SAP PI or Not?

There have been lots of discussions on using SAP PI or not. The same applies to my projects as well: Often enough, project management needs to make a decision on running integrations through PI.

I want to share my highly subjective point of view regarding this matter.

Using PI has its advantages, which you can find on any SAP documentation. Some of them are:

  • The requirement of middleware development in .NET, Java, or even ABAP virtually disappears. You make PI configurations instead, which is theoretically easier in most cases.
  • Centralizing the entire communication makes everything more transparent and managable.
  • In case an integration error occurs, it is nice to have a neutral central system to do all the logging & monitoring of the data traffic.

However, there are disadvantages as well:

  • PI requires an extra licence. SAP won’t give if for free at this time.
  • It requires extra human resources to configure & manage & monitor everything.
  • ABAP development is not enough to build or extend an integration. Every time an ABAPer does something, PI needs to be touched as well. Therefore, development time could be longer than a direct ABAP solution.
  • PI inevitably has a performance cost, making the integration run slower in most cases.
  • If you run everything through PI and the machine running PI gets in trouble, all of your integrations will stop.

Considering those points, here is my (once again) highly subjective evaluation.

If you have to integrate SAP with external applications (meaning: 3rd part companies outside your firewall) and you don’t want to make SAP accessible without VPN due to security reasons, using PI is a good idea. Just make PI directly accessible through the Internet, and make it communicate with SAP securely behind the firewall.

If you have lots of SAP & NonSAP systems talking to each other, having a centralized system to conduct & log & monitor all the trafic could be preferrable. This would save development time on middleware & transformation & log coding. Especially if there are lots of asynchronous integrations & the integration methods vary greatly (meaning: web service, FTP, file, RFC, etc), letting PI do the heavylifting could save even further development time. Just make sure that you are beyond the break even point.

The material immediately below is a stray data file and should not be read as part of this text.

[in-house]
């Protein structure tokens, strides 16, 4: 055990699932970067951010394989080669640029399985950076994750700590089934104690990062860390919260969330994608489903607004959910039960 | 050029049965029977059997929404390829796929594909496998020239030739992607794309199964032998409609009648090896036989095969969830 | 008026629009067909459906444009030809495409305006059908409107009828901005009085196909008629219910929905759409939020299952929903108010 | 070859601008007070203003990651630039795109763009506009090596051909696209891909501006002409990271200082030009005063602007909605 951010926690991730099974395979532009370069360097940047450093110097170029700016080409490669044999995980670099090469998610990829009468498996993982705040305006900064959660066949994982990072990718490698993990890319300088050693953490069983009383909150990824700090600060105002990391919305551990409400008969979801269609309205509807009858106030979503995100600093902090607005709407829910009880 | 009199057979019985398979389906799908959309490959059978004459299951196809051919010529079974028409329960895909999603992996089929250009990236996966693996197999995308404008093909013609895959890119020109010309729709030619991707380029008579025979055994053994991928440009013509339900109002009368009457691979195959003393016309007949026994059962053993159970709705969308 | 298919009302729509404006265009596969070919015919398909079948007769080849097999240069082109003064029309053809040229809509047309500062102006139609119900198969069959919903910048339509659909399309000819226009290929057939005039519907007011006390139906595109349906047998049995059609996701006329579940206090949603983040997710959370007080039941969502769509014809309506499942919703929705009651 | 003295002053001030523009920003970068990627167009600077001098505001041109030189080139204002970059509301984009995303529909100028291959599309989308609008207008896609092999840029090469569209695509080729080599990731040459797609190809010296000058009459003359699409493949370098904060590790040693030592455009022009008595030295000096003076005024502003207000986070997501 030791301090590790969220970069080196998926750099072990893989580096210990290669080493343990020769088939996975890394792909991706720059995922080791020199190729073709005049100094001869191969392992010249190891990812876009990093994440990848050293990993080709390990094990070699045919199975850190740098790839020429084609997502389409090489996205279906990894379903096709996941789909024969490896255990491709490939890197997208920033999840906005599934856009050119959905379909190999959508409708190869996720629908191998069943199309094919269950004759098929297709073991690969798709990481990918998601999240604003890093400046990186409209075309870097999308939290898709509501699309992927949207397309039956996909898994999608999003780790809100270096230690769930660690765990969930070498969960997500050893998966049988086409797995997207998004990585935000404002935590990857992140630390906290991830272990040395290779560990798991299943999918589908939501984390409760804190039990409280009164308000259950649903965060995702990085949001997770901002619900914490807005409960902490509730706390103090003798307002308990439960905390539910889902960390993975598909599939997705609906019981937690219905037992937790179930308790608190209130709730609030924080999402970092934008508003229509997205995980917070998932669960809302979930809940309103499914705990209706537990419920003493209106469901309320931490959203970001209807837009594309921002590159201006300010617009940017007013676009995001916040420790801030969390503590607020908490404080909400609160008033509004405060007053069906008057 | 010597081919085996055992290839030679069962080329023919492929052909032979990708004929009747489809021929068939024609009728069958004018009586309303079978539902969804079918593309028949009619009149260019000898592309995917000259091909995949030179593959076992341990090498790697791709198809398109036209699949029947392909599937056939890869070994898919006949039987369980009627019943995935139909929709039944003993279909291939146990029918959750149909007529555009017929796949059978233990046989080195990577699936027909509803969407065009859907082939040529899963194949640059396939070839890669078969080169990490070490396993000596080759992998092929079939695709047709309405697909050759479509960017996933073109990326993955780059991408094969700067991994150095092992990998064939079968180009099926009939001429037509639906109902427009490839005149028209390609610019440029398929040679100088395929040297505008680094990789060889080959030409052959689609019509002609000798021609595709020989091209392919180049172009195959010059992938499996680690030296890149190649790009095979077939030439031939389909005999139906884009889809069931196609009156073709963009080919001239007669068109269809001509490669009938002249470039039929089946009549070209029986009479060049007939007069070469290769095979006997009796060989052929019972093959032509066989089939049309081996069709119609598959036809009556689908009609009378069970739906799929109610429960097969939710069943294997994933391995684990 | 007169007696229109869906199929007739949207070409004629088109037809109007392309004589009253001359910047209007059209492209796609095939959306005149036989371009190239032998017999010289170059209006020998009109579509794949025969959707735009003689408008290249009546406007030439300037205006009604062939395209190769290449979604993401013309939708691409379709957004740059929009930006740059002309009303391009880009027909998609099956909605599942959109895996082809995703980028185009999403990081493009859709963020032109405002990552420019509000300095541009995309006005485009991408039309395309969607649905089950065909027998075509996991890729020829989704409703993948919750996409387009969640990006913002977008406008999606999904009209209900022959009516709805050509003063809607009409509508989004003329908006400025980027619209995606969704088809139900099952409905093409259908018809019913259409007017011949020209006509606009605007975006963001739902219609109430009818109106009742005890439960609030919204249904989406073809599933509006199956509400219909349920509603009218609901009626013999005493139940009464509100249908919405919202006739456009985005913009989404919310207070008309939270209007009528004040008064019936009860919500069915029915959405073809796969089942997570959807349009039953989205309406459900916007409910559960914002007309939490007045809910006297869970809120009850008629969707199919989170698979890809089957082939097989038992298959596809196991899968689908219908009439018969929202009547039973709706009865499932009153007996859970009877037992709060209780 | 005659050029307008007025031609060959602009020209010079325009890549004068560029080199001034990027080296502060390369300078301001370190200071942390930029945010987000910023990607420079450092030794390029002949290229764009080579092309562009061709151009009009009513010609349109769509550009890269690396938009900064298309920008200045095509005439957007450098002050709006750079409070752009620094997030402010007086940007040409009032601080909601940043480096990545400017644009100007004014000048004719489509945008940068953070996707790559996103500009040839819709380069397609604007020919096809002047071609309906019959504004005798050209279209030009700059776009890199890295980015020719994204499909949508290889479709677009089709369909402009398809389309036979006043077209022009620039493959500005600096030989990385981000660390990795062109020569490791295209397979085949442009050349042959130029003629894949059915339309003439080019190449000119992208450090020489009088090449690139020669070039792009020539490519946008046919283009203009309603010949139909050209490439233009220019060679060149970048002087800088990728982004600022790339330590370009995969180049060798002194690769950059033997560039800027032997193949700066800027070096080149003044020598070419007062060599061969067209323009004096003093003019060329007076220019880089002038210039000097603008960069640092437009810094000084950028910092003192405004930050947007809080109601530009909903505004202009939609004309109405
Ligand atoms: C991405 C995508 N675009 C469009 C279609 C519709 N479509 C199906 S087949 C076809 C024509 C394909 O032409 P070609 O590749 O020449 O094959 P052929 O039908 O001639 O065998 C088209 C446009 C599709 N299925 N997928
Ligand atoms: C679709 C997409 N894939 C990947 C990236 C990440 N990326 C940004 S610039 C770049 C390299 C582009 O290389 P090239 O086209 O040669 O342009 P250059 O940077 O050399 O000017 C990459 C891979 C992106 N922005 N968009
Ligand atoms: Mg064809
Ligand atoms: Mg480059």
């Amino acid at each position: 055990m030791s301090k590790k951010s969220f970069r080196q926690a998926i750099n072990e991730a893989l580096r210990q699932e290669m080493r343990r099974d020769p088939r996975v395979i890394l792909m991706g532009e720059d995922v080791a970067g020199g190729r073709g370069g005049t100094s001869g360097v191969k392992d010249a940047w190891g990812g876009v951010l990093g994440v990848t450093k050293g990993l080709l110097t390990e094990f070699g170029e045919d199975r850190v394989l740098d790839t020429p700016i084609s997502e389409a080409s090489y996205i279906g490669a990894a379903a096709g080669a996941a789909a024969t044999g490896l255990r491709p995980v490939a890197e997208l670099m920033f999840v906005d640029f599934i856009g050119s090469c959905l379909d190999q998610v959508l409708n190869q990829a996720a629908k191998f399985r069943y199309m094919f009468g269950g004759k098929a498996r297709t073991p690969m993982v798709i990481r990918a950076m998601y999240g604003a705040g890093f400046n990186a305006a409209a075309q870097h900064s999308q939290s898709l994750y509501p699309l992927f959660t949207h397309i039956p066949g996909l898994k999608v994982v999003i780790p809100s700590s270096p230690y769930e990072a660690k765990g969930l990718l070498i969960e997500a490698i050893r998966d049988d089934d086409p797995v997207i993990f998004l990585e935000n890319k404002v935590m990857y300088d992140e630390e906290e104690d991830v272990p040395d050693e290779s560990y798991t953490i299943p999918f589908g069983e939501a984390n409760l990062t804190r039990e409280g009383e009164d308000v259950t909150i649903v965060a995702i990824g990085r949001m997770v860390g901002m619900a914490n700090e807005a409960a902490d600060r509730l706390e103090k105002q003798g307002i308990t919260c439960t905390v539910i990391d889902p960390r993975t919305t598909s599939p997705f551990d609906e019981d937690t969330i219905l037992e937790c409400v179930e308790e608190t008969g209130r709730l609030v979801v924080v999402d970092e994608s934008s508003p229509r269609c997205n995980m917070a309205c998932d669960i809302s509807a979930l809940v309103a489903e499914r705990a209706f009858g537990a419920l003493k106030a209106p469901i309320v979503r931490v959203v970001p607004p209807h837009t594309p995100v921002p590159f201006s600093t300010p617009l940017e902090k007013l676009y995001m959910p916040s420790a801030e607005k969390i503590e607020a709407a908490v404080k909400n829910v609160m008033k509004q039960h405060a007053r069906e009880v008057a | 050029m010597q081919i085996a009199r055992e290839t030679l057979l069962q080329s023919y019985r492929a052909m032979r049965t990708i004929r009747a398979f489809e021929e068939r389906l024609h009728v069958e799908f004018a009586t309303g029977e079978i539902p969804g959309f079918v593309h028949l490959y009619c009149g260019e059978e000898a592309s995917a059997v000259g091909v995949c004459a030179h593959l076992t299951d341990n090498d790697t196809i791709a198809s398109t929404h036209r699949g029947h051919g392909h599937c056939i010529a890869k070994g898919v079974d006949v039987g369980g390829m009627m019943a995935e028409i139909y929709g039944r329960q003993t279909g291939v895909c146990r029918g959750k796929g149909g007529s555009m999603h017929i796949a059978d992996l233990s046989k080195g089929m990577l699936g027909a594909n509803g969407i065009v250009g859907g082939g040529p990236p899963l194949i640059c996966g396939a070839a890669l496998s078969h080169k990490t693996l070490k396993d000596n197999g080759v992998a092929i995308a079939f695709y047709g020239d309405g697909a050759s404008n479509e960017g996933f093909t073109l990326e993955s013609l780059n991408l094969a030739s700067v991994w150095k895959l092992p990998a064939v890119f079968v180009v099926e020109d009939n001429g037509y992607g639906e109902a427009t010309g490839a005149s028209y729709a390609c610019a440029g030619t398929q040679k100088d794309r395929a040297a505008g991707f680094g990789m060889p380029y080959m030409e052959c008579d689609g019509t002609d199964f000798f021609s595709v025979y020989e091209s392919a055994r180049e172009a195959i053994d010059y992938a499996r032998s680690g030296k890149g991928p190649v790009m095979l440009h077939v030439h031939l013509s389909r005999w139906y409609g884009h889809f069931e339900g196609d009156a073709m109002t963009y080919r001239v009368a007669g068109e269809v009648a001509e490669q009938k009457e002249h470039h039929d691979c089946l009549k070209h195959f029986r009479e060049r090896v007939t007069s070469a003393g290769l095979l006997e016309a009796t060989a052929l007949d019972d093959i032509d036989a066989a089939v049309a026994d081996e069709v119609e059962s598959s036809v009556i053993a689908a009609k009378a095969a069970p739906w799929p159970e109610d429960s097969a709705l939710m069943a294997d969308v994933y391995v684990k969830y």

On the other hand…

Having PI might not be worth it if you merely have a handful of internal applications communicating via simple Web services or files or something. Especially if you don’t need to develop external middlewares.

In case you have a synchronous integration, the performance cost of PI might start to be a pain – especially if it’s a GUI application facing the users directly.

In such cases, you can make the applications communicate directly, and do some minor coding for error management & data logging – instead of inviting PI to the party.

During your evaluation, please remember that PI is merely a “FedEx” application: It will carry your data package from one system to the other, but it doesn’t care what you do with it. This means, it will ensure that you get the TXT file correctly. However; if you get in trouble during your BAPI calls, PI couldn’t care less – unless you develop a secondary integration to return your BAPIRET2 or something.

Here are some further resources on the subject I found to be useful:




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